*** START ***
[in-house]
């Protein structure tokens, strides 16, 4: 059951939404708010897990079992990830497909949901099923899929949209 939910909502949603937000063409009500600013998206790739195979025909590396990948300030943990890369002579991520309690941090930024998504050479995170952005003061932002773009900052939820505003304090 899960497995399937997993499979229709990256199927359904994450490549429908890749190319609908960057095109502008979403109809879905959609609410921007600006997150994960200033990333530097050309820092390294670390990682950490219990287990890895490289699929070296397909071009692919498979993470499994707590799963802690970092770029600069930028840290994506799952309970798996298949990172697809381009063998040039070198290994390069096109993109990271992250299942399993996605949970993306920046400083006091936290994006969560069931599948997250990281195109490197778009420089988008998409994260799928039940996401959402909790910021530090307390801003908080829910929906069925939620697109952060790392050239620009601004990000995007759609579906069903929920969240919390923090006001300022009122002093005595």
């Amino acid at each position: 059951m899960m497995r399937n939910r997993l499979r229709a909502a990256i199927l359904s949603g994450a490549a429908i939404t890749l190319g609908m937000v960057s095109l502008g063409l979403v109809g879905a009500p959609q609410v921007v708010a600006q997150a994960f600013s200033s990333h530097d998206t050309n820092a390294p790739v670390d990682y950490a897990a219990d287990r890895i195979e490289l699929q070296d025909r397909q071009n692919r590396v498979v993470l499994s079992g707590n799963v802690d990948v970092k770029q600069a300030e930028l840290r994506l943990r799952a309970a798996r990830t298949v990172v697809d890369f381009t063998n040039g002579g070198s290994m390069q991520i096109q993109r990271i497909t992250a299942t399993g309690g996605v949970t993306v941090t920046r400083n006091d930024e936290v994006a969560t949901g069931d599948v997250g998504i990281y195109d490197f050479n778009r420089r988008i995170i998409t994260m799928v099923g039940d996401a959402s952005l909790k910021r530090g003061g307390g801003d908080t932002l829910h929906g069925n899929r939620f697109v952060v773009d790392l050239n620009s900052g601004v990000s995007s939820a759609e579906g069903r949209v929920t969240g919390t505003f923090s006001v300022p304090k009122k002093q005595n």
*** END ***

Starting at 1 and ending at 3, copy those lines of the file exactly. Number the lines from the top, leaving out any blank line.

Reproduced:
[in-house]
């Protein structure tokens, strides 16, 4: 059951939404708010897990079992990830497909949901099923899929949209 939910909502949603937000063409009500600013998206790739195979025909590396990948300030943990890369002579991520309690941090930024998504050479995170952005003061932002773009900052939820505003304090 899960497995399937997993499979229709990256199927359904994450490549429908890749190319609908960057095109502008979403109809879905959609609410921007600006997150994960200033990333530097050309820092390294670390990682950490219990287990890895490289699929070296397909071009692919498979993470499994707590799963802690970092770029600069930028840290994506799952309970798996298949990172697809381009063998040039070198290994390069096109993109990271992250299942399993996605949970993306920046400083006091936290994006969560069931599948997250990281195109490197778009420089988008998409994260799928039940996401959402909790910021530090307390801003908080829910929906069925939620697109952060790392050239620009601004990000995007759609579906069903929920969240919390923090006001300022009122002093005595």
């Amino acid at each position: 059951m899960m497995r399937n939910r997993l499979r229709a909502a990256i199927l359904s949603g994450a490549a429908i939404t890749l190319g609908m937000v960057s095109l502008g063409l979403v109809g879905a009500p959609q609410v921007v708010a600006q997150a994960f600013s200033s990333h530097d998206t050309n820092a390294p790739v670390d990682y950490a897990a219990d287990r890895i195979e490289l699929q070296d025909r397909q071009n692919r590396v498979v993470l499994s079992g707590n799963v802690d990948v970092k770029q600069a300030e930028l840290r994506l943990r799952a309970a798996r990830t298949v990172v697809d890369f381009t063998n040039g002579g070198s290994m390069q991520i096109q993109r990271i497909t992250a299942t399993g309690g996605v949970t993306v941090t920046r400083n006091d930024e936290v994006a969560t949901g069931d599948v997250g998504i990281y195109d490197f050479n778009r420089r988008i995170i998409t994260m799928v099923g039940d996401a959402s952005l909790k910021r530090g003061g307390g801003d908080t932002l829910h929906g069925n899929r939620f697109v952060v773009d790392l050239n620009s900052g601004v990000s995007s939820a759609e579906g069903r949209v929920t969240g919390t505003f923090s006001v300022p304090k009122k002093q005595n």